Earth Hour is here again, and WWF is calling on hundreds of millions of people in thousands of cities and towns around the world to switch off their lights for an hour at 8.30pm local time on Saturday 23 March to show their concern for the environment.
Last year saw the lights go out in homes and businesses in more than 6,950 cities and towns. The campaign even went into space when astronauts reduced power on the International Space Station. This year, more than 150 countries and territories are expected to participate, with Palestine, Tunisia, Galapagos, Suriname, French Guyana, St Helena and Rwanda joining the movement for the first time.
Some of the key landmarks that will mark the event include the Sydney opera house and Harbour bridge, Petronas towers in Kuala Lumpur, Singapore’s Marina Bay Sands, Tokyo tower, Taipei 101, the Bird’s Nest in Beijing, the Gateway of India, the world’s tallest building the Burj Khalifa, the Ancient Citadel of Erbil in Kurdistan, Table Mountain, the Bosphorus Bridge, the Eiffel Tower, the Brandenburg Gate, the UK Houses of Parliament, Buckingham palace, the Empire State Building, Niagara Falls and Los Angeles airport. Landmarks switching their lights off for the first time for Earth Hour this year include Copenhagen’s Little Mermaid statue and Florence’s Statue of David.
At the global media launch for Earth Hour 2013 in Singapore last month, CEO and co-founder, Andy Ridley, highlighted the grassroots nature of the movement:
“People from all walks of life, from all nations around the world, are the lifeblood of the Earth Hour interconnected global community. They have proven time and time again that if you believe in something strongly enough, you can achieve amazing things. These stories aren’t unique, this is happening all over the world.”
Earth Hour has its share of critics, who say it symbolises environmentalism as living in the dark. Author George Marshall wrote in 2009:
“Asking people to sit in the dark plays very well to a widely held prejudice that ‘the greens’ want us all to go back to living in caves.”
This year, Prof Bjorn Lomborg, a prominent critic of the economic cost of dealing with climate change, has warned the gesture will do little to help the planet and gives people the wrong impression about how to address climate issues:
“Global warming is a real problem, but Earth Hour is not the answer. Taken to its logical conclusion, if switching the lights off for one hour is a good idea, why not for all the other 8,759 hours of the year?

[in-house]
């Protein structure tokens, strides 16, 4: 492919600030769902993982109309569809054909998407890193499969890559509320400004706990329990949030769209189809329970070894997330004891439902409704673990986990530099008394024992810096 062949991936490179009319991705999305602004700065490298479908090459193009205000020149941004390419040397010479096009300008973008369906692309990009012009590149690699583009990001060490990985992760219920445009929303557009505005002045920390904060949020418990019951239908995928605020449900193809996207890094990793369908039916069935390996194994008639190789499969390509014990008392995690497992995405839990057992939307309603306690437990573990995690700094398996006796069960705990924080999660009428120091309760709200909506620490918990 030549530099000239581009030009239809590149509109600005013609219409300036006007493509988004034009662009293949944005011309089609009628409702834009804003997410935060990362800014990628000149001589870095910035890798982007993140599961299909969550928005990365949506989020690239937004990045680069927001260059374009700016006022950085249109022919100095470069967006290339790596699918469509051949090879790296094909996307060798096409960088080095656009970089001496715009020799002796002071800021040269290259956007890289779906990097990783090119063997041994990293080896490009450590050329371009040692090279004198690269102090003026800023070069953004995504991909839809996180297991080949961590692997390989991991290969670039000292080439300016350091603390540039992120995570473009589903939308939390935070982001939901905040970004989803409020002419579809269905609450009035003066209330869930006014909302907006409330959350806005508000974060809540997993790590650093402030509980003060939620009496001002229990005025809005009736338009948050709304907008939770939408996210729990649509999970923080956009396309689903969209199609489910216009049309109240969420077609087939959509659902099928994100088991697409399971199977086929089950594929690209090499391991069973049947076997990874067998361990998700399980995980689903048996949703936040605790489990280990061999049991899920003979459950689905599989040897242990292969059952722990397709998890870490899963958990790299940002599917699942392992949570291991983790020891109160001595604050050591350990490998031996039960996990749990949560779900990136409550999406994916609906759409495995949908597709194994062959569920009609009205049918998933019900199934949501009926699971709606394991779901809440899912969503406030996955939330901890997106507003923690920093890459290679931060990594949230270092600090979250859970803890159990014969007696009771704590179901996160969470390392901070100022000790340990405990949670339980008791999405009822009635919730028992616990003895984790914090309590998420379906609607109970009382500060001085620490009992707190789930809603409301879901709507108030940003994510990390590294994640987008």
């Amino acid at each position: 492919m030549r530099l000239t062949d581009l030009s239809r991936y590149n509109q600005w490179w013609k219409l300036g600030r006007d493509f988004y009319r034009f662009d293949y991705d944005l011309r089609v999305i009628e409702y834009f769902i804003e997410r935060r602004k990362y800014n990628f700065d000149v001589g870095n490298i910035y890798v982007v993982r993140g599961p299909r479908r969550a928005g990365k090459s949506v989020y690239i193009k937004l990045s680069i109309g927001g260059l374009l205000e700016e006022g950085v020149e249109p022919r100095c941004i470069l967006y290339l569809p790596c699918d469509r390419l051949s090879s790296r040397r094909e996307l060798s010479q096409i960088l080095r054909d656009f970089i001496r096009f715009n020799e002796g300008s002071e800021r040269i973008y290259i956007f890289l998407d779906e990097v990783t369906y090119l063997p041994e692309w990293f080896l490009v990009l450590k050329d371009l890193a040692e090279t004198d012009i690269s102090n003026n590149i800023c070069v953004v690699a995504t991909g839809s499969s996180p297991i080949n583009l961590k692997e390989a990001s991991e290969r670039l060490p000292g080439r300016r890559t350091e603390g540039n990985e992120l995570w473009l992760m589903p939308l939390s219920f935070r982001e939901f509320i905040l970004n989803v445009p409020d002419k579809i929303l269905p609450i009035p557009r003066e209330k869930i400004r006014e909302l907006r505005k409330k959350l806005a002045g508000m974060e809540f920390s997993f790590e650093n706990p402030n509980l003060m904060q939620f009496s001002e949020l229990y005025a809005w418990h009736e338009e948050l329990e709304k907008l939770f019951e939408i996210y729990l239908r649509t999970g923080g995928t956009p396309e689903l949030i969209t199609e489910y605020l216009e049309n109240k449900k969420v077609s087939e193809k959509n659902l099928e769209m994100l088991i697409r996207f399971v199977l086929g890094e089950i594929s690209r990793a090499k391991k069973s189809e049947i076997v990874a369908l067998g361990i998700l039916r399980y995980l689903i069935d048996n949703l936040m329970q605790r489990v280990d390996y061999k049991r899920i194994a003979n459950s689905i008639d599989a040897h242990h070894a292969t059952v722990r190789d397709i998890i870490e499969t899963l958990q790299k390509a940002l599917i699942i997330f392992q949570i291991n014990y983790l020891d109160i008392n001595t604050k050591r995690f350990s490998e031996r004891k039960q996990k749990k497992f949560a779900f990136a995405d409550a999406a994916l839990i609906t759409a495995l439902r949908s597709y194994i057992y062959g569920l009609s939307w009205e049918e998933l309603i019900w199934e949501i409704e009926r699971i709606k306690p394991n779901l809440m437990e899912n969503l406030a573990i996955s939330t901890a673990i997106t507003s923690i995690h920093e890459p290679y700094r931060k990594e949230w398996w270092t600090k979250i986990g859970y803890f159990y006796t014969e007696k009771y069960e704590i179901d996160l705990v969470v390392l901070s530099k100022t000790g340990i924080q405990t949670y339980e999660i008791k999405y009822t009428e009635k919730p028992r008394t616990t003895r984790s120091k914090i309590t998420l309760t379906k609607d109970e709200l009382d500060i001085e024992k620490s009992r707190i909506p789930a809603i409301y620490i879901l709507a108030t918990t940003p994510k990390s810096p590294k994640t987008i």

Some energy experts have also said that Earth Hour could result in an increase in carbon emissions and place great strain on electricity grids. Fossil-fuelled power stations could be required to fire up quickly when everyone turns their lights back on, “rendering all good intentions useless at a flick of a switch”.
But WWF maintains Earth Hour is not about saving energy but raising awareness. Part of this year’s campaign is “I Will If You Will” – where you can pledge to take action beyond Earth Hour and get your friends, family and colleagues involved. WWF also wants to spread the word using social media.
Earth Hour events around the world
Organisers in the United Kingdom hope to break the record of 7 million people who took part last year. Landmarks that will turn off their lights include Big Ben and the Houses of Parliament, Trafalgar Square, BFI Imax, the London Eye, the Gherkin, Edinburgh castle, Brighton Pier, Westminster abbey, Durham cathedral, Old Trafford, Canterbury cathedral, Windsor Castle and Tewkesbury abbey. WWF-UK is hosting a night at the Southbank in London that will stream live content from around the world and feature a live acoustic performance by the band McFly, who have done the Harlem Shake in panda onesies to launch the campaign. Celebrity chefs including Raymond Blanc, Gordon Ramsay and Hugh Fearnley-Whittingstall have created special recipes for families to prepare and eat by candlelight, and WWF has teamed up with a Kevin McCloud, Miranda Richardson and Alistair McGowan, who have recorded readings of Rudyard Kipling‘s famous Just So stories.